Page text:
Join Bert Monroy for an in-depth discussion in this video Understanding the basics of perspective, part of Artistic Concepts with Bert Monroy.
What is it that makes things look three-dimensional? It's a little thing called perspective. You look at the two blocks that are on the screen right now. The one on the left looks kind of flat; the one on the right has dimension. It really looks like it's moving in space, and it looks real. Now, what makes them different is the fact that the one on the right is following the normal conventions of perspective. So I'm going to go in there and set up what's called the horizon line. This is my horizon line. And if I go and look at my paths here, right there, you can see that I have these little vanishing lines, that are converging on the vanishing point right there.
And these lines will follow every edge and converge eventually on that point back there. If we were to look at something like say, this one here. Let's turn these off. And look at these. Now those blocks all look three-dimensional. We see the tops, we see the sides, and so on. What makes them look real, is the fact that they are also converging on the vanishing point. Here we're dealing with two points of separate vanishing points. And we look at them here. There's a vanishing point, and there's a vanishing point.
Now if I was to grab this line and start to follow, you'll see that every single line follows that perspective. Same thing is the case on this side. Every single line will follow the same perspective. Now in a case of reality, well, when we look at something like say, this image here, you can see that it's going back in space. Well, when we go and look at the perspective lines, there you see, that there's our vanishing point on the horizon, and all the lines are converging on that same spot. The pier goes all the way down, the tops of the girders, the tops of the building, and the edges of these little piles, all of them go and converge on the same point.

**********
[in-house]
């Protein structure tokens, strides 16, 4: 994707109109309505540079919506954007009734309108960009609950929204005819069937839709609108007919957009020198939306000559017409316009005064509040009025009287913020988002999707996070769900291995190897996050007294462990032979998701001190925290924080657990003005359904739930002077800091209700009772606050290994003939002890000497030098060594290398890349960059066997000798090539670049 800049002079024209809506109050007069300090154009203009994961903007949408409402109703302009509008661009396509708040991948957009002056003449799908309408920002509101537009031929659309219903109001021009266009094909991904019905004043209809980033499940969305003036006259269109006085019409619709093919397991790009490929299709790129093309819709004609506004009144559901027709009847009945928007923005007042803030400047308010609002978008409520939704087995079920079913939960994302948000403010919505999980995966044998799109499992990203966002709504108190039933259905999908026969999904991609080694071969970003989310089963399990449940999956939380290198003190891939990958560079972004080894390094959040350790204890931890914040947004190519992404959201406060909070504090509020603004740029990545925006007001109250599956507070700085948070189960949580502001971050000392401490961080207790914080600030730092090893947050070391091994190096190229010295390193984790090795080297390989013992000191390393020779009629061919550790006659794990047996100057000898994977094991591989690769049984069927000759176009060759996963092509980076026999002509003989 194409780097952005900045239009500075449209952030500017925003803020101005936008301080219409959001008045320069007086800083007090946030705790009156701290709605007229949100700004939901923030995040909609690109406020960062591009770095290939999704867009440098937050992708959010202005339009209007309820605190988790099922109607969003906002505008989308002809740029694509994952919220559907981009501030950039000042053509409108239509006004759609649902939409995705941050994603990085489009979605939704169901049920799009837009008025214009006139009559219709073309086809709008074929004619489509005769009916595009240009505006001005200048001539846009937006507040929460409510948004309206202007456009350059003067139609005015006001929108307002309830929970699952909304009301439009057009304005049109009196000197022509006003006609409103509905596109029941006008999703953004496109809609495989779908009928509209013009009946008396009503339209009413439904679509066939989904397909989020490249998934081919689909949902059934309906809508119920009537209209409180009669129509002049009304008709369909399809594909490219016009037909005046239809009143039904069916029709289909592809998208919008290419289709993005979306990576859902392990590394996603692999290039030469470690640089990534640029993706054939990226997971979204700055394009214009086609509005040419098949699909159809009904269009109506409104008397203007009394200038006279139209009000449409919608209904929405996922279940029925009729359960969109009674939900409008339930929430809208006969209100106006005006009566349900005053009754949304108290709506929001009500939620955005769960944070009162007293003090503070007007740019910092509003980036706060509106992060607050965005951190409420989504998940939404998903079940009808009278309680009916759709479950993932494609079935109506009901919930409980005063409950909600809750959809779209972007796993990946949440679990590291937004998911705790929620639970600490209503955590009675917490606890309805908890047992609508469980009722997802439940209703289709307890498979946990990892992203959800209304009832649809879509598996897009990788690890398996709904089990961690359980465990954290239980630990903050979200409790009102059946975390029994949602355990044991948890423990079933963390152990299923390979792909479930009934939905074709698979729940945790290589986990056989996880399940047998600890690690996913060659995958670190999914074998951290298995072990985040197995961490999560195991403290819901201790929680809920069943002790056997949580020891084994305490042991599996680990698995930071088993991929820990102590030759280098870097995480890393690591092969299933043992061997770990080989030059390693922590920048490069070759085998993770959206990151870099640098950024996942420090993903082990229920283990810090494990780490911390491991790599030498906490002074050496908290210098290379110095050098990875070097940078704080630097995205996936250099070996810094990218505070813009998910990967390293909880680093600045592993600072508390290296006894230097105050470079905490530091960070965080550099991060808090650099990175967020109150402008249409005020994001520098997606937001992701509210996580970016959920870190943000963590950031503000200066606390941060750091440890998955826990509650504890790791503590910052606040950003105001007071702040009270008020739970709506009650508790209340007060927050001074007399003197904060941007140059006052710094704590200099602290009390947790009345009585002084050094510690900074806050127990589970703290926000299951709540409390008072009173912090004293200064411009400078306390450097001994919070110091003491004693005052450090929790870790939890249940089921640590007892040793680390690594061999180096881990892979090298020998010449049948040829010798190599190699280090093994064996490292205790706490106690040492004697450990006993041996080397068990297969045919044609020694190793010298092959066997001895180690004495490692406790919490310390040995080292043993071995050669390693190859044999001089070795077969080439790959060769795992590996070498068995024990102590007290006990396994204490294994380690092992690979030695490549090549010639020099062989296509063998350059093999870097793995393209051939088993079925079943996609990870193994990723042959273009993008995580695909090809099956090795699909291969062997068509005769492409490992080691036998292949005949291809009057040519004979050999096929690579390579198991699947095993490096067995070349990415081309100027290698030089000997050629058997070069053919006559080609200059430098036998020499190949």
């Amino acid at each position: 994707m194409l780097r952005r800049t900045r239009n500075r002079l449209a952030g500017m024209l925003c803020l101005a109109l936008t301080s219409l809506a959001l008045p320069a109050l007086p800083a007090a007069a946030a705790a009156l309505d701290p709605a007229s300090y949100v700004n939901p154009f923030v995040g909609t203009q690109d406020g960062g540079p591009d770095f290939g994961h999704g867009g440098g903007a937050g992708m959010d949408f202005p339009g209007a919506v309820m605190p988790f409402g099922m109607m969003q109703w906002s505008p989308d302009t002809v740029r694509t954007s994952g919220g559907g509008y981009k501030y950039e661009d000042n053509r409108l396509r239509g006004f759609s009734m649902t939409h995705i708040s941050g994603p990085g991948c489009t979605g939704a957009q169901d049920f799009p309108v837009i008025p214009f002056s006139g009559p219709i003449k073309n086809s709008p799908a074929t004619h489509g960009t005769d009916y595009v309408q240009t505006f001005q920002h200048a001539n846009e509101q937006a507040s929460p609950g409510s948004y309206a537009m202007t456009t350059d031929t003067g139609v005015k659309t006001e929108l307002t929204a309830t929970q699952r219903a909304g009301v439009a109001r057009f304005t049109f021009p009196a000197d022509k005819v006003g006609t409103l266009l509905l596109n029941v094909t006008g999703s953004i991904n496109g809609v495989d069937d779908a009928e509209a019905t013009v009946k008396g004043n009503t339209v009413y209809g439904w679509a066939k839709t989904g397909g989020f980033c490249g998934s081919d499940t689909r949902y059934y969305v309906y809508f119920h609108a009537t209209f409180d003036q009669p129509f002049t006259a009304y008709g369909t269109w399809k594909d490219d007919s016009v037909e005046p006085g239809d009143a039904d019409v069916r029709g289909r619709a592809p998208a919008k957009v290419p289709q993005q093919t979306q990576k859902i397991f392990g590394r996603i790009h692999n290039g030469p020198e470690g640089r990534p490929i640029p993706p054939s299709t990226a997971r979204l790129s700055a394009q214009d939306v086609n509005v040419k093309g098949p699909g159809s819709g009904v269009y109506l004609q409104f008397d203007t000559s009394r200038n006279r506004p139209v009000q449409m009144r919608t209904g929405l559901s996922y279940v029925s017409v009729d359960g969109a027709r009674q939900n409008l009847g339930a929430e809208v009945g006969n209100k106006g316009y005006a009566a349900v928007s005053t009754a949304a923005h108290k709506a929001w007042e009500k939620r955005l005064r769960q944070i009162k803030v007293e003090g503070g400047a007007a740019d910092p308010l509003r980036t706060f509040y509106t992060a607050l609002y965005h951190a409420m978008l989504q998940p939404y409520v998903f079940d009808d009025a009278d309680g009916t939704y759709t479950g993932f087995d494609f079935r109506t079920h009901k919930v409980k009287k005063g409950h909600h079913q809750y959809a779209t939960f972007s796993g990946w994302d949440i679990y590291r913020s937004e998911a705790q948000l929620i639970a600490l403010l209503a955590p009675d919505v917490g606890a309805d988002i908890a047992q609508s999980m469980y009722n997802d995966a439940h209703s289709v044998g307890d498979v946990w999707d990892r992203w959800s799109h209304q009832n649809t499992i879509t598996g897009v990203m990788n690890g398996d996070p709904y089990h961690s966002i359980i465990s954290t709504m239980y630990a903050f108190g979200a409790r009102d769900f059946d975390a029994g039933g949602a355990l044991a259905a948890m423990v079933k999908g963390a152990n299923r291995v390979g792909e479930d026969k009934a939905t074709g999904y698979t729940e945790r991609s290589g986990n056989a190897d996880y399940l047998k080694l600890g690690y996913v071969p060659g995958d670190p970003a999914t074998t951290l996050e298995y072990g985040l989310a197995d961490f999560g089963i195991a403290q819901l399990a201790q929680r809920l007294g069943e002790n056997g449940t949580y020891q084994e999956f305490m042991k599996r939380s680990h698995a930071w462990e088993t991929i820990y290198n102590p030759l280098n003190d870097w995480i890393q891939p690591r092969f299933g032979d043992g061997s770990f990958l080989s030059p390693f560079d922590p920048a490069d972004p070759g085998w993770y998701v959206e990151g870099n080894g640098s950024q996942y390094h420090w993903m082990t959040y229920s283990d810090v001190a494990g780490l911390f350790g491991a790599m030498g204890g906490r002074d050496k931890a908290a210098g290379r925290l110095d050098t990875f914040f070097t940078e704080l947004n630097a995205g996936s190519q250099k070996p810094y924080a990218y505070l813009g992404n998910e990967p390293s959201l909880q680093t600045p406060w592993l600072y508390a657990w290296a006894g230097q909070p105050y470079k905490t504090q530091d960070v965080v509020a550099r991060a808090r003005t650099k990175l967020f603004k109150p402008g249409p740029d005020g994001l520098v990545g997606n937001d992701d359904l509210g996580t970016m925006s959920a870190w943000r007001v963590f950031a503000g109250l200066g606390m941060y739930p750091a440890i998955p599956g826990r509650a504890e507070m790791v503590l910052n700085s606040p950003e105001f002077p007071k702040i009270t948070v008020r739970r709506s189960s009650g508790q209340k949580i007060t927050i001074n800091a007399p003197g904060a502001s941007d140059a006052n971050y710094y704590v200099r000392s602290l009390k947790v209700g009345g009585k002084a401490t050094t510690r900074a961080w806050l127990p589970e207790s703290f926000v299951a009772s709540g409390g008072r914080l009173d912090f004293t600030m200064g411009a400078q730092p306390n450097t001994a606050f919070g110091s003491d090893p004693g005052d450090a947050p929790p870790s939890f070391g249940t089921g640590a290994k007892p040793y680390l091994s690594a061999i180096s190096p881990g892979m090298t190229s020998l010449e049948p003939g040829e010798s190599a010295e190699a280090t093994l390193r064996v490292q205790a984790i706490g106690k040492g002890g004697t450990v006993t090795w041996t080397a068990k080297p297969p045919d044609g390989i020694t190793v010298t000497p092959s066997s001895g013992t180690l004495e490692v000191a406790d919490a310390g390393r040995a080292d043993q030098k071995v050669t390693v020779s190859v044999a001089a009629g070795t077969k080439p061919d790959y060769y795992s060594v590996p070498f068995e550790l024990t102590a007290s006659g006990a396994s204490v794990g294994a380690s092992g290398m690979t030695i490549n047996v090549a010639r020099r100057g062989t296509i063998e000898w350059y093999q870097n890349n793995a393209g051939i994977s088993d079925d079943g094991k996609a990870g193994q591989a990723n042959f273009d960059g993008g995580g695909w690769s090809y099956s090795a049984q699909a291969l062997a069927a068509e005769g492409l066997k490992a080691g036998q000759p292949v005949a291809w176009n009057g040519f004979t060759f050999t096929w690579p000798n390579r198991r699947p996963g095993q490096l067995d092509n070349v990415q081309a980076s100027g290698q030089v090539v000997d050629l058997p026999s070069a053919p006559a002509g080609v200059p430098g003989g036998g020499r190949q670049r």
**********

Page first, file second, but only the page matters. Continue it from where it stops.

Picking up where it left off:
Now when I create my paintings, I take that into consideration. In my Times Square series, it's a very, very complex set of perspective, because of the fact that you're dealing with multiple vanishing points from two different avenues and side streets. In this particular case, we're dealing with a single vanishing point. And what happens here, is the vanishing point is way off down there at the center of our painting. And if we look at the actual perspective lines that were created, there you can see them. And as I get in a little closer, you see that there's that single vanishing point. And all my vanishing lines are converging on that point, so that the tracks and the girders and everything, the platform tops and everything, will converge on that same point, including all the windows and the buildings and such. It is these that I then use as a guide, where I start to create all my elements. So we see here where the girders are conforming to those perspective lines. So vanishing points and horizons, these are the things that make something look three-dimensional, by having things receded in space so as they get further, they get smaller.
By following that concept, your objects and your images will look three-dimensional.
- Understanding the vanishing point
- Establishing a light source
- Creating shadows on surfaces
- Creating reflections
- Aligning layers to add and remove objects